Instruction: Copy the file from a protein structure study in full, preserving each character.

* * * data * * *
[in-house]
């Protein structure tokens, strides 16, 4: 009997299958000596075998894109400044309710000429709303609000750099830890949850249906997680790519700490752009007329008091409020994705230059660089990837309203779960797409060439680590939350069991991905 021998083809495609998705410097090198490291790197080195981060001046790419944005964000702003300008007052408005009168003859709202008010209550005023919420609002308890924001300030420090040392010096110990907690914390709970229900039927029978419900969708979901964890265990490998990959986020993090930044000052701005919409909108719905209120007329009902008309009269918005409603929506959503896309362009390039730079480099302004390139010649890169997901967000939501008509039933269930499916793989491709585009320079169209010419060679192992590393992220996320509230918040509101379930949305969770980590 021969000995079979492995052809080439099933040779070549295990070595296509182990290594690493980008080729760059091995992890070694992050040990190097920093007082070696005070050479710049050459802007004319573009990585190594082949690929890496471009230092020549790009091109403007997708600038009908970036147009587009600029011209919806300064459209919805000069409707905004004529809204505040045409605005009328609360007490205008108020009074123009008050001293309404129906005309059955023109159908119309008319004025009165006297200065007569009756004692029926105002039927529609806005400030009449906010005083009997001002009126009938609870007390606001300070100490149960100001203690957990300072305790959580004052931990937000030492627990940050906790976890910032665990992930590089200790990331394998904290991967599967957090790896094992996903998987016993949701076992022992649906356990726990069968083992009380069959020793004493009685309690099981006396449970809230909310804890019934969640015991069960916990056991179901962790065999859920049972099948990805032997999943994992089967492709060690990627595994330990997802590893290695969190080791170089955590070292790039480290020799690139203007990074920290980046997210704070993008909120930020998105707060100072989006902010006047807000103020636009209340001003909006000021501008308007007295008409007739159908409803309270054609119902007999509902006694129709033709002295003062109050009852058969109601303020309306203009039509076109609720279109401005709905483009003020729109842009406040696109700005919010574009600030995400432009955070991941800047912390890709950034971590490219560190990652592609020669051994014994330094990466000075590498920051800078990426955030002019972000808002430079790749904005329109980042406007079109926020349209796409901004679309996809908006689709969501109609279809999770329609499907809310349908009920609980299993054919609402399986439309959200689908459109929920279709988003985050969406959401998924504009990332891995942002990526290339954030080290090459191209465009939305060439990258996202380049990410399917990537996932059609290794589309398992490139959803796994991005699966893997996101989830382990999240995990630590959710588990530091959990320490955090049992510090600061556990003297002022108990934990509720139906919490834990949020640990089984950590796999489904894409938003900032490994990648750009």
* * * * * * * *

[in-house]
């Protein structure tokens, strides 16, 4: 009997299958000596075998894109400044309710000429709303609000750099830890949850249906997680790519700490752009007329008091409020994705230059660089990837309203779960797409060439680590939350069991991905 021998083809495609998705410097090198490291790197080195981060001046790419944005964000702003300008007052408005009168003859709202008010209550005023919420609002308890924001300030420090040392010096110990907690914390709970229900039927029978419900969708979901964890265990490998990959986020993090930044000052701005919409909108719905209120007329009902008309009269918005409603929506959503896309362009390039730079480099302004390139010649890169997901967000939501008509039933269930499916793989491709585009320079169209010419060679192992590393992220996320509230918040509101379930949305969770980590 021969000995079979492995052809080439099933040779070549295990070595296509182990290594690493980008080729760059091995992890070694992050040990190097920093007082070696005070050479710049050459802007004319573009990585190594082949690929890496471009230092020549790009091109403007997708600038009908970036147009587009600029011209919806300064459209919805000069409707905004004529809204505040045409605005009328609360007490205008108020009074123009008050001293309404129906005309059955023109159908119309008319004025009165006297200065007569009756004692029926105002039927529609806005400030009449906010005083009997001002009126009938609870007390606001300070100490149960100001203690957990300072305790959580004052931990937000030492627990940050906790976890910032665990992930590089200790990331394998904290991967599967957090790896094992996903998987016993949701076992022992649906356990726990069968083992009380069959020793004493009685309690099981006396449970809230909310804890019934969640015991069960916990056991179901962790065999859920049972099948990805032997999943994992089967492709060690990627595994330990997802590893290695969190080791170089955590070292790039480290020799690139203007990074920290980046997210704070993008909120930020998105707060100072989006902010006047807000103020636009209340001003909006000021501008308007007295008409007739159908409803309270054609119902007999509902006694129709033709002295003062109050009852058969109601303020309306203009039509076109609720279109401005709905483009003020729109842009406040696109700005919010574009600030995400432009955070991941800047912390890709950034971590490219560190990652592609020669051994014994330094990466000075590498920051800078990426955030002019972000808002430079790749904005329109980042406007079109926020349209796409901004679309996809908006689709969501109609279809999770329609499907809310349908009920609980299993054919609402399986439309959200689908459109929920279709988003985050969406959401998924504009990332891995942002990526290339954030080290090459191209465009939305060439990258996202380049990410399917990537996932059609290794589309398992490139959803796994991005699966893997996101989830382990999240995990630590959710588990530091959990320490955090049992510090600061556990003297002022108990934990509720139906919490834990949020640990089984950590796999489904894409938003900032490994990648750009």